Running on the Moon 50K
Something New...Something Solo
The Painted Desert by Garrett LeSage
I've been out of the running world for a few weeks now, just getting by with a few runs here and there with no real training mentality or objective. In the past I've always tried to have some money invested in a race to motivate me, push me out the door at 4am but not now. Not since I finished Cascade a few weeks ago. I'm just ambling along without any real purpose. I originally was thinking of entering Man Against Horse for the 50 miles up Mingus Mountain but plans changed, I wasn't able to do it so I let go of that idea. Now I'm not actually going to be out of town and in fact could go do it but at this point I'm not trained or mentally ready for a fifty mile race. With that in mind I think I am ready for a 50K trail run, maybe unsupported, map & compass? Yes. Definitely.
Arizona Badlands...like the Moon almost. Or I'm just weird.
Painted Desert by Sean Cupp
The Running on the Moon 50K isn't a real race. It's just a name I made up a couple months ago when looking around maps of Arizona and dreaming up places I'd like to run. I've mapped out a "course" across the open desert that I'll plan to loosely utilize as a route. There are no trails in the Petrified National Forest, no water stations, no rivers, no springs. Nothing. The terrain is wide open badlands with loose sand, hard rock, craggy surfaces to scurry up and over and around. The landscape looks like the moon. Barren yet beautiful, beaten yet alive. It's an amazing difference than other areas of Arizona and something I've very excited to see.
There is very little elevation change, barely under 2,000 total climbing, if I followed the route I plotted. That's a far cry from what I'm used to but I'm sure still a time consuming route given there is no trail and the terrain is unpredictable. I plan on carrying a SPOT messenger as I do typically on off trail adventures. More so for my wife than anything as it's not all that far from the I-40 yet far enough after a run in with a rattler or broken ankle.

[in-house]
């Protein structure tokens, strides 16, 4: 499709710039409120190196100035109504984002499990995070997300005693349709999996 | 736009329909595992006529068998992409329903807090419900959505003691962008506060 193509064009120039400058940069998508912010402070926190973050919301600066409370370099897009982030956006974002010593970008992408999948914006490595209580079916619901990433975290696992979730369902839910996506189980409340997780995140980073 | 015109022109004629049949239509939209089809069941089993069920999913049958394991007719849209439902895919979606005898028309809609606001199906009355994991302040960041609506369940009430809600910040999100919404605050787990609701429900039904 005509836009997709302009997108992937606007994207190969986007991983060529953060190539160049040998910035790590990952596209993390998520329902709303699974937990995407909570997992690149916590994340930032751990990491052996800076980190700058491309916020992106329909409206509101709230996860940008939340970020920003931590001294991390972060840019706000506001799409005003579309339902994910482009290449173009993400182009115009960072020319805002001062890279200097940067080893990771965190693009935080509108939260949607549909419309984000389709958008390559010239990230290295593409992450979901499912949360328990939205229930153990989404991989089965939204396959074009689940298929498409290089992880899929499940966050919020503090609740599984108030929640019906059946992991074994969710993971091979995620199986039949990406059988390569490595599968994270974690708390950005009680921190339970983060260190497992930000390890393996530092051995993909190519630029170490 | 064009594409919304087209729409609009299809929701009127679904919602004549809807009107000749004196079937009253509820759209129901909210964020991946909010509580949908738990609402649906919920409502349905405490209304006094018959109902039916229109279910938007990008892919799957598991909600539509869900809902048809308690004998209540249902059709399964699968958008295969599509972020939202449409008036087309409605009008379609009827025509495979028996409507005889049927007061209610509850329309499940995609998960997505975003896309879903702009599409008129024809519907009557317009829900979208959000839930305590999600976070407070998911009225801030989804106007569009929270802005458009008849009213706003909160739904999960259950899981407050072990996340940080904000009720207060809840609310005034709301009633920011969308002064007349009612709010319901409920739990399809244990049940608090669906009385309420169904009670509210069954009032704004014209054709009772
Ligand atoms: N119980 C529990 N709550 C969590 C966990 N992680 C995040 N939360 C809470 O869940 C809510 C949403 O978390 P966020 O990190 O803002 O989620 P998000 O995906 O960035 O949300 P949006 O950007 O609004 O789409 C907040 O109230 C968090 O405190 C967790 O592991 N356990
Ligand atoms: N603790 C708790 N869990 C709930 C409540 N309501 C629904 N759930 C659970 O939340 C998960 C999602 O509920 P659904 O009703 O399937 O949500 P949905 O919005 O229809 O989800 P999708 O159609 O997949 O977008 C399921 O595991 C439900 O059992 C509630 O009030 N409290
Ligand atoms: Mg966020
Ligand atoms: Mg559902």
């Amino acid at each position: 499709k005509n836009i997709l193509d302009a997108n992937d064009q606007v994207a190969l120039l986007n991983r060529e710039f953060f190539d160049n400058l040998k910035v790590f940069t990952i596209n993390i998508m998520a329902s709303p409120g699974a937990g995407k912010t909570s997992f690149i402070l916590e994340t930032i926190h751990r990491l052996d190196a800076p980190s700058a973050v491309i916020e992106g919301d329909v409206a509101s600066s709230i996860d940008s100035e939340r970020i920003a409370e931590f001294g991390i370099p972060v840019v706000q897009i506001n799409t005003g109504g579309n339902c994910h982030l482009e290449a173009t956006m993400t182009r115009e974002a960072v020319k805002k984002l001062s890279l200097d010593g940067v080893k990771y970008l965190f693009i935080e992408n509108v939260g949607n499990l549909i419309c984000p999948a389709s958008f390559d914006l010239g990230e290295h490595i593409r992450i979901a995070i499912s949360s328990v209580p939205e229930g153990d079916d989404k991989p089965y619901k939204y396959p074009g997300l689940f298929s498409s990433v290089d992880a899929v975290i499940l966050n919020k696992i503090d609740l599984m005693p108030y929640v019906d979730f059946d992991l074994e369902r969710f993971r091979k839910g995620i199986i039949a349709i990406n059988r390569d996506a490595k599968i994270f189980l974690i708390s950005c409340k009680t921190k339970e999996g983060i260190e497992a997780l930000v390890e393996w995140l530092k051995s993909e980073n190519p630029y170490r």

If all goes as planned I hope this run to be a good sample size of what to expect should my planned excursion through the Navajo Reservation comes to fruition. Running on flatter surfaces, forcing the run, holding a steady pace is something I'm not strong at. Given all the "running" I've done I'm not really a good "runner." Instead I'm simply decent at maintaining forward motion, not necessarily at a running pace. I'll admit with no humility though that I have mastered the Ultra Shuffle. I'm an expert really. So this run with such little climbing will be a good test for me mentally to push through some miles and reach the mileage I need without coping out and shortening the route. As it is, the elevation gain across the Reservation is less than 12,000 feet of climbing over 200 miles...not exactly a mountain climb.
Off We Go
So while all my friends are running against some horses in Prescott I hope to be in the Navajo Desert running along some ridge lines, across the Badlands and back safely to my truck. I'm excited for something so unknown to me, so unique and with so many possibilities. Just knowing that I can go right...or left...at any time and I'm not left to the direction the trail is going is such a dynamic shift from what I've grown to be accustomed to with races, training and the life on the trail.
Now if I can only find that SPOT messenger. Ironic that I always lose the one thing that is supposed to save the lost hiker.
Running 100 Miles is Hard...